Knowing what ecommerce pricing strategies to adopt isn’t so simple. Ecommerce businesses have it tough when it comes to pricing. In a retail store, your products might not compete with similar ones and customers don’t have the time or convenience to shop around. They are also often loyal to particular brands.
In an online store, not only can you compare similar products with one click, but you also have the entire internet to explore for better deals. Market places like Amazon and comparison websites make it easy for shoppers to weigh up all their options from the comfort of their sofa.
So how do you set a price where you can remain competitive, but still achieve the profits you want?
Ecommerce pricing terminology
Before we explore the different strategies, let’s take a look at some of the terminology involved with ecommerce pricing strategies.
The direct costs associated with producing a product and getting it to your customer. E.g. manufacturing or packaging costs.
The costs that don’t change each month and come with running your business e.g. internet or rent expenses. Also known as overheads.
The percentage you add to your cost of goods sold (COGS) to get your selling price.
Margin (Profit Margin)
The difference between your selling price and your cost price – the profit left over to cover fixed costs.
Pricing your product to make a profit
When setting your price, the first step is to calculate all of the costs of that product. You want to make 100% sure you aren’t selling at a loss.
As per the terminology, your variable costs will be everything that goes into producing your product and getting it to your customer. These costs will vary depending on the number of units you produce and sell (hence the name). It will include things like:
- Product costs
- Manufacturing costs
- Shipping costs (Typically inbound shipping is included in your landed cost COGS)
- Packaging costs
- Affiliate commissions
Adding up these costs will give you your cost of goods sold (COGS). Whatever that amount is, if you set your price there, your business will be making a loss. Remember that you also have to cover your fixed costs!
Now that we know what price you can’t go below, how do you arrive at the correct price for your product? You can use one of the following strategies to determine your price:
As the name implies, in this strategy you start with your COGS price and add a markup to it in order to get to your selling price. As an example, if you want to markup your cost price by 50% and your product costs €10, then you will need to add €5 (50% of €10) to it to get a sale price of €15.
The benefit of this strategy is that you are assured of a profit for each sale you make. It is also relatively simple to calculate.
The associated cons with this method is that you aren’t factoring in any competitor pricing or even what the market is prepared to pay for the product. If your manufacturing or shipping costs are too high, your product is going to be overpriced and will affect your sales.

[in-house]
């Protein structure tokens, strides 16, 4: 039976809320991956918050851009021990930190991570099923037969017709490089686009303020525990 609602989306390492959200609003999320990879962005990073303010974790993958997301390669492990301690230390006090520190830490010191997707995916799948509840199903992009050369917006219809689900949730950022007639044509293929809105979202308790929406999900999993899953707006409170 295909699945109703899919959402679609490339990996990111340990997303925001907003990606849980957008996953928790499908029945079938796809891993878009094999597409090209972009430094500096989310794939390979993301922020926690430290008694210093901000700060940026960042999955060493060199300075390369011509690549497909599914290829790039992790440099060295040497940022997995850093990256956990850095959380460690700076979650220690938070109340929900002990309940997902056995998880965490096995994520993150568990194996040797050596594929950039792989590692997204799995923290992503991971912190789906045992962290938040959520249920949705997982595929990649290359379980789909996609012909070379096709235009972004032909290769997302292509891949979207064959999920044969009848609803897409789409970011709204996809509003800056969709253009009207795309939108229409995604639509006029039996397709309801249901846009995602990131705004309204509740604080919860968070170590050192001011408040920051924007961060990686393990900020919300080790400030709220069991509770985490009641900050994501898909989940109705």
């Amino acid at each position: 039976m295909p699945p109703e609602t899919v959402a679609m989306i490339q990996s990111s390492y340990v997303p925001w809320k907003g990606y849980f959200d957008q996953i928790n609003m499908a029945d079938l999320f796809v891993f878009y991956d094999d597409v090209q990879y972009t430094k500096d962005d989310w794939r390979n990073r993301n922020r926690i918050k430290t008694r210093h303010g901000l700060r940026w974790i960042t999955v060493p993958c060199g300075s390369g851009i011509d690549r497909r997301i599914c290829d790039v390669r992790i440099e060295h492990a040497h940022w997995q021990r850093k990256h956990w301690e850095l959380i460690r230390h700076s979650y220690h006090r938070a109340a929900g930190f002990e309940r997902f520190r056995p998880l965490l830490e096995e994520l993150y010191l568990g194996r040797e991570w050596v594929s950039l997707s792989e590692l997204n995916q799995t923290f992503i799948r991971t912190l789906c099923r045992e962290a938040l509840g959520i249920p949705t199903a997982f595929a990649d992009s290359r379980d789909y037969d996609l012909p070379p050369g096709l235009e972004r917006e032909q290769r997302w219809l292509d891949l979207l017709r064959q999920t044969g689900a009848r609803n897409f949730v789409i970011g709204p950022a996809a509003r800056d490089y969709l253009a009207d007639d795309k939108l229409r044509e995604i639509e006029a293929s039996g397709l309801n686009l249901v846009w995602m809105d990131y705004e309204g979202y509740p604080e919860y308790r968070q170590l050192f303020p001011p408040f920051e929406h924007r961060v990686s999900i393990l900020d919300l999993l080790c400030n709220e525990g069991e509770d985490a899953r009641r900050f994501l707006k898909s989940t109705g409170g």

Again, as the name suggests, this strategy uses the perceived value of your product in the eyes of your customer and prices accordingly. The manufacturing costs for a pair of sunglasses can be incredibly low, but if you are a well-known fashion designer you can charge way more than an unknown brand. This is because of brand equity where a brand is perceived to have a higher value or reputation than its competitors.
The benefit of value pricing in e commerce is that you aren’t limited to using cost as your basis for pricing. The issue is that you need to know what the perceived value in your product is and this would come with time and money to do the necessary market research and build a strong brand.
If you’ve ever walked past a store with a big “SALE” sign in the window, you’ve been exposed to psychological pricing. Everything from removing a cent or two from the price (e.g. €20.00 to €19.99) to offering limited time promotions or discounts is psychological pricing.
Playing mind-games with your customers can and does work, but just be careful not to over do it. As mentioned above, customers are able to do price comparisons very easily when shopping online and if they see your product is marked down from €50 to €40 while all the competitors are charging €40 when it’s not on sale…they can feel cheated and it can tarnish your reputation.
Any e commerce retailer that doesn’t offer Black Friday sales or up their prices when oil prices rise is going to suffer. Dynamic pricing is the strategy of continually changing your price when external factors influence the cost of sales. It is also used when trying to sell slow-moving products or for increasing prices during periods of high demand.
The difficulty of dynamic pricing is that you continually have to be monitoring your costs and competitors. Spending too much time adjusting your pricing can mean you aren’t spending enough time on your business. It also becomes confusing to customers and can turn them off.
Bundling together certain products to offer them at a discounted price is what this strategy entails. If you sell kitchen appliances, bundling together a kettle, toaster and microwave might be a good strategy to target new homeowners. Or offering 4 shirts for the price of 3 is a good way to lower your inventory while still making a profit.
The issue with bundle pricing is that it may devalue your other items if customers wait to buy in bulk or perceive your non-bundled offering as too expensive.
Pricing is crucial to an e-commerce business and there isn’t a one-model-fits-all pricing strategy. Many businesses find it better to have a broad pricing strategy and tweak it throughout the year. By understanding the different strategies available to you though, you can know how to best leverage them to maximize your profits.